Image courtesy of fischerhuder
The twin specters of globalization and climate change may be conspiring to steal many a German's Christmas cheer this season. Hit by dwindling supplies and price rises of up to 30%, the German Christmas tree industry has been in a rut this year, the victim of a declining labor force and an unusually intense storm season.
Polish workers, who've traditionally filled the role of tree choppers, have increasingly been moving to other European countries in search of more lucrative work. As a result, the tree industry has had to disburse a larger share of its funds to pay German workers. In addition, strong storms earlier in the year are believed to have cut down tree stocks around the country. The lure of renewable energy convinced many farmers to switch from growing Christmas trees to planting corn, further fueling the price hikes and lowered supplies (strike another one for corn ethanol). The wonders of globalization have also meant that Germany has continued to increase the share of trees it allocates for its export market, sending them off to countries as far away as China. "Christmas trees in the desert, transported there in Lufthansa freezer containers, are by no means uncommon," said one industry type.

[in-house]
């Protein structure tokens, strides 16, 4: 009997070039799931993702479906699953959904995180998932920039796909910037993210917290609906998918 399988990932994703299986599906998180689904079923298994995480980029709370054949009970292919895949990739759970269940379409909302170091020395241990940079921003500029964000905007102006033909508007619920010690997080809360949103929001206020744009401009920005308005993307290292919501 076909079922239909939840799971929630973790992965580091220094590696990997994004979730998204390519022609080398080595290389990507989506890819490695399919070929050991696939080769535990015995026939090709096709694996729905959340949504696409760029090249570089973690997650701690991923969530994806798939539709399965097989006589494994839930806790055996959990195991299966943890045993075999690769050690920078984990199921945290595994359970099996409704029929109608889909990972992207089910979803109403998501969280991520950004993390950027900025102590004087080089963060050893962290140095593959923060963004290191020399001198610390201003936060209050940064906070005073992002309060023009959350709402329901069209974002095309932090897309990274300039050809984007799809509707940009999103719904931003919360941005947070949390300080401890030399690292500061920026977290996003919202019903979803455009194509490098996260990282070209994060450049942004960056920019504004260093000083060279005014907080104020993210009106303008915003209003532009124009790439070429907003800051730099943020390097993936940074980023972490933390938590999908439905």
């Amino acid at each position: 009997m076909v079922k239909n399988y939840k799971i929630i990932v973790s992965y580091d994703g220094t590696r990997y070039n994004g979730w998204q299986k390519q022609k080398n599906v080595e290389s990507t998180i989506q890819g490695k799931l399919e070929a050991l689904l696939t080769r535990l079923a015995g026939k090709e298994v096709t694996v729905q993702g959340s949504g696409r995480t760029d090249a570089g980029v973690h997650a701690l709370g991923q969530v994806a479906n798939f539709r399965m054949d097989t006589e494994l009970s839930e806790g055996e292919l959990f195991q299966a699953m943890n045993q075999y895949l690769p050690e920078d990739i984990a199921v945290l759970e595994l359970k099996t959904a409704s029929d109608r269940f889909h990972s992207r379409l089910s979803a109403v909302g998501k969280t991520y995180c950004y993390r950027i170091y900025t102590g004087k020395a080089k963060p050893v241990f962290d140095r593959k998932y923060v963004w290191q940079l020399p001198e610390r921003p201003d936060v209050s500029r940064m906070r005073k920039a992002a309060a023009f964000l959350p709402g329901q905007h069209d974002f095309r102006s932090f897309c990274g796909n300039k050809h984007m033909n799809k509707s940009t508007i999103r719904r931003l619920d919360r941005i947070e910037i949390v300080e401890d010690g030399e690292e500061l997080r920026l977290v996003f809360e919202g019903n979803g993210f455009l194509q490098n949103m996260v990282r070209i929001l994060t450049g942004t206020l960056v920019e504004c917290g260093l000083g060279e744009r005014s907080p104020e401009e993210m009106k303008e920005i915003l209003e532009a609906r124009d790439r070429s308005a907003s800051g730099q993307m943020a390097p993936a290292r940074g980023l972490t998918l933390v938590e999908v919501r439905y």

The pain is likely to last for the foreseeable future: Because Christmas trees can take as long as 10 years to fully grow, even having many more foresters switch back to planting trees now will do nothing to boost supplies, at least in the short term.
Via ::Financial Times: Price spiral hits Christmas trees (newspaper)